What's the etymology of milquetoast?

Named after someone who was too shy to ever ask for more than milk and toast for breakfast?

Offline tp4tissue

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Re: Good words, and their definitions
« Reply #106 on: Wed, 24 February 2021, 00:47:02 »
What's the etymology of milquetoast?

Named after someone who was too shy to ever ask for more than milk and toast for breakfast?

Milk is highly carcinogenic and contaminated. It accelerates hormone dependent cancers such as breast / prostate cancer, it also softens Toast.

A person who drinks milk or ingests milk products is surely to become feeble  //etymology

Offline _rubik

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Re: Good words, and their definitions
« Reply #107 on: Wed, 11 August 2021, 11:05:18 »
New-to-me word of the day

palaver noun
puh·​LAV·​er

1: a long discussion or meeting parley usually between persons of different cultures or levels of sophistication
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Offline noisyturtle

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Re: Good words, and their definitions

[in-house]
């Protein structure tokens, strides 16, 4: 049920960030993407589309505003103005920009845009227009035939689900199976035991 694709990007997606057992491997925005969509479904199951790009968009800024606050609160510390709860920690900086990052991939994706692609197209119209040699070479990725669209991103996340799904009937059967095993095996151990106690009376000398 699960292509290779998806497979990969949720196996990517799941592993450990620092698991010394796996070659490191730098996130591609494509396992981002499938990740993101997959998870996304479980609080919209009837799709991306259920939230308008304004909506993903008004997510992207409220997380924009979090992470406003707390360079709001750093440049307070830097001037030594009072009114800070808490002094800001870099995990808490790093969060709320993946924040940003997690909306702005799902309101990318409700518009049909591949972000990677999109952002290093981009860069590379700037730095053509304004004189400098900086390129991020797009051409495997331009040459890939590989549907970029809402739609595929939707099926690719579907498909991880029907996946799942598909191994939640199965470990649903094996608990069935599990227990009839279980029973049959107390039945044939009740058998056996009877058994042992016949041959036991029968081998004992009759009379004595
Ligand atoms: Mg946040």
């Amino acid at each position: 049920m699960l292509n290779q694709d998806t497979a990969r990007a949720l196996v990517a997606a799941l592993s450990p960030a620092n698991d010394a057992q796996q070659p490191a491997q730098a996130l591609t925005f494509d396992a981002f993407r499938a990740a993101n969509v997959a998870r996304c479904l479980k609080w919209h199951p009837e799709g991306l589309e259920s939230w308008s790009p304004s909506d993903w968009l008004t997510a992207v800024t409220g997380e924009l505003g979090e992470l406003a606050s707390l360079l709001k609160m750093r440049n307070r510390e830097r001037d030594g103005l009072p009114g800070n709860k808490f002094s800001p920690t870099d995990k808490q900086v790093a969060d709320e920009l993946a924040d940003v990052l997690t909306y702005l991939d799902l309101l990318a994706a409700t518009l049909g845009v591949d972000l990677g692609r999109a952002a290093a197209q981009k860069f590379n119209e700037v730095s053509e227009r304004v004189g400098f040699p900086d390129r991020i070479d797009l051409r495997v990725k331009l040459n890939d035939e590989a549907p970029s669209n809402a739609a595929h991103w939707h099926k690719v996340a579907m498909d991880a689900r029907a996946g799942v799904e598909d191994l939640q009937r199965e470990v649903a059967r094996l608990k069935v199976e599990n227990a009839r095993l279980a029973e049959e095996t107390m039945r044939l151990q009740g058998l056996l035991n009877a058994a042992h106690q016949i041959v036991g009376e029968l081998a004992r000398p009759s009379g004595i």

« Reply #108 on: Wed, 08 September 2021, 19:05:47 »

Offline noisyturtle

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Re: Good words, and their definitions
« Reply #109 on: Thu, 16 September 2021, 21:17:21 »
Eggcorn

An idiosyncratic substitution of a word or phrase for a word, or words, that sound similar or identical in the speaker's dialect. The new phrase introduces a meaning that is different from the original but plausible in the same context.
An eggcorn can be described as an intra-lingual phono-semantic matching, a matching in which the intended word and substitute are from the same language. Together with other types of same-sounding phrases, eggcorns are sometimes also referred to "oronyms".

e.g. "old-timers' disease" for "Alzheimer's disease"

Offline jamster

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Re: Good words, and their definitions
« Reply #110 on: Thu, 16 September 2021, 22:09:49 »
Eggcorn

An idiosyncratic substitution of a word or phrase for a word, or words, that sound similar or identical in the speaker's dialect. The new phrase introduces a meaning that is different from the original but plausible in the same context.
An eggcorn can be described as an intra-lingual phono-semantic matching, a matching in which the intended word and substitute are from the same language. Together with other types of same-sounding phrases, eggcorns are sometimes also referred to "oronyms".

e.g. "old-timers' disease" for "Alzheimer's disease"

How weirdly coincidental- I just came across this word last week.

Offline _rubik

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Re: Good words, and their definitions
« Reply #111 on: Thu, 16 September 2021, 22:58:30 »
preying mantis and praying mantis
ice cream and iced cream
lapkin and napkin
wheelbarrel and wheelbarrow
pass mustard and pass muster
illicit response and elicit a response